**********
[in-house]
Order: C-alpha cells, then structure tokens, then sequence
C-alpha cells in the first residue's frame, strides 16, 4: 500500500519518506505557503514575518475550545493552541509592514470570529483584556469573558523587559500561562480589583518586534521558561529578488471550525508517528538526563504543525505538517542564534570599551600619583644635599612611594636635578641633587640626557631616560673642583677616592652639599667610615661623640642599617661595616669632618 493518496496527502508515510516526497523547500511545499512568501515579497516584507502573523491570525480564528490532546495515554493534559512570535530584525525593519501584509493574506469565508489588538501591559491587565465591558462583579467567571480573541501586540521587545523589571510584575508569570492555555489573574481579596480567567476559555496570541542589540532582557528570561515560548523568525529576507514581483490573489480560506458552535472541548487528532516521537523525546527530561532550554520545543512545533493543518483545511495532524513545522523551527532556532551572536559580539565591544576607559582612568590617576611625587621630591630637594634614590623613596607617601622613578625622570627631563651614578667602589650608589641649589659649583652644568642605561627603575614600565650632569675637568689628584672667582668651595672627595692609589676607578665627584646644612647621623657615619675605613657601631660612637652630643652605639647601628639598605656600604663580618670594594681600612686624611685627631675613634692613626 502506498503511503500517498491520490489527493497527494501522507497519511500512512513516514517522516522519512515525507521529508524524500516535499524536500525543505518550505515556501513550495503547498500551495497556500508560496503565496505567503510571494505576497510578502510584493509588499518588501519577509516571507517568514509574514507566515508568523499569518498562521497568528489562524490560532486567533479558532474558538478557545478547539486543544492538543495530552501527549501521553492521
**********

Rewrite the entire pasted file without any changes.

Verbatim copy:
[in-house]
Order: C-alpha cells, then structure tokens, then sequence
C-alpha cells in the first residue's frame, strides 16, 4: 500500500519518506505557503514575518475550545493552541509592514470570529483584556469573558523587559500561562480589583518586534521558561529578488471550525508517528538526563504543525505538517542564534570599551600619583644635599612611594636635578641633587640626557631616560673642583677616592652639599667610615661623640642599617661595616669632618 493518496496527502508515510516526497523547500511545499512568501515579497516584507502573523491570525480564528490532546495515554493534559512570535530584525525593519501584509493574506469565508489588538501591559491587565465591558462583579467567571480573541501586540521587545523589571510584575508569570492555555489573574481579596480567567476559555496570541542589540532582557528570561515560548523568525529576507514581483490573489480560506458552535472541548487528532516521537523525546527530561532550554520545543512545533493543518483545511495532524513545522523551527532556532551572536559580539565591544576607559582612568590617576611625587621630591630637594634614590623613596607617601622613578625622570627631563651614578667602589650608589641649589659649583652644568642605561627603575614600565650632569675637568689628584672667582668651595672627595692609589676607578665627584646644612647621623657615619675605613657601631660612637652630643652605639647601628639598605656600604663580618670594594681600612686624611685627631675613634692613626 502506498503511503500517498491520490489527493497527494501522507497519511500512512513516514517522516522519512515525507521529508524524500516535499524536500525543505518550505515556501513550495503547498500551495497556500508560496503565496505567503510571494505576497510578502510584493509588499518588501519577509516571507517568514509574514507566515508568523499569518498562521497568528489562524490560532486567533479558532474558538478557545478547539486543544492538543495530552501527549501521553492521